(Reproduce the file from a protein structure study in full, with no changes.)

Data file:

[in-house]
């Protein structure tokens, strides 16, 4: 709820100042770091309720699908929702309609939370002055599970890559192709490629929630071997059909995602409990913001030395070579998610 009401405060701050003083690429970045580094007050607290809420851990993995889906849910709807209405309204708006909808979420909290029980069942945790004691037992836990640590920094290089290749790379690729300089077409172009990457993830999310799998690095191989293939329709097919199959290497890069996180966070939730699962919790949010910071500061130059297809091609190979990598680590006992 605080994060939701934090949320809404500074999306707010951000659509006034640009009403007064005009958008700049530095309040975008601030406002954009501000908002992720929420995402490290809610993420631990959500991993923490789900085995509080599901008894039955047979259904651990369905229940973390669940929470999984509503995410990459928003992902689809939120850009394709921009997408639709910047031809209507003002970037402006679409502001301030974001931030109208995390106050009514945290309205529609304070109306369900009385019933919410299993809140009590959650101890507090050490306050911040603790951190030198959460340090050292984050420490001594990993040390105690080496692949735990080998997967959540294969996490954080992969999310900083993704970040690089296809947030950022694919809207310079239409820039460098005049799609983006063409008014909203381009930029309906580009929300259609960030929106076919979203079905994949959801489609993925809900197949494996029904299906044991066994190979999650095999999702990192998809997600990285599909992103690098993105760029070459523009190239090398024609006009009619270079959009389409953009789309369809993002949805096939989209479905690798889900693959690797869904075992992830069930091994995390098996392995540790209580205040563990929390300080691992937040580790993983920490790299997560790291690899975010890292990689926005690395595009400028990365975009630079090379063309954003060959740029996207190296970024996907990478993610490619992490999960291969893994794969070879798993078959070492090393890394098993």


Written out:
[in-house]
């Protein structure tokens, strides 16, 4: 709820100042770091309720699908929702309609939370002055599970890559192709490629929630071997059909995602409990913001030395070579998610 009401405060701050003083690429970045580094007050607290809420851990993995889906849910709807209405309204708006909808979420909290029980069942945790004691037992836990640590920094290089290749790379690729300089077409172009990457993830999310799998690095191989293939329709097919199959290497890069996180966070939730699962919790949010910071500061130059297809091609190979990598680590006992 605080994060939701934090949320809404500074999306707010951000659509006034640009009403007064005009958008700049530095309040975008601030406002954009501000908002992720929420995402490290809610993420631990959500991993923490789900085995509080599901008894039955047979259904651990369905229940973390669940929470999984509503995410990459928003992902689809939120850009394709921009997408639709910047031809209507003002970037402006679409502001301030974001931030109208995390106050009514945290309205529609304070109306369900009385019933919410299993809140009590959650101890507090050490306050911040603790951190030198959460340090050292984050420490001594990993040390105690080496692949735990080998997967959540294969996490954080992969999310900083993704970040690089296809947030950022694919809207310079239409820039460098005049799609983006063409008014909203381009930029309906580009929300259609960030929106076919979203079905994949959801489609993925809900197949494996029904299906044991066994190979999650095999999702990192998809997600990285599909992103690098993105760029070459523009190239090398024609006009009619270079959009389409953009789309369809993002949805096939989209479905690798889900693959690797869904075992992830069930091994995390098996392995540790209580205040563990929390300080691992937040580790993983920490790299997560790291690899975010890292990689926005690395595009400028990365975009630079090379063309954003060959740029996207190296970024996907990478993610490619992490999960291969893994794969070879798993078959070492090393890394098993």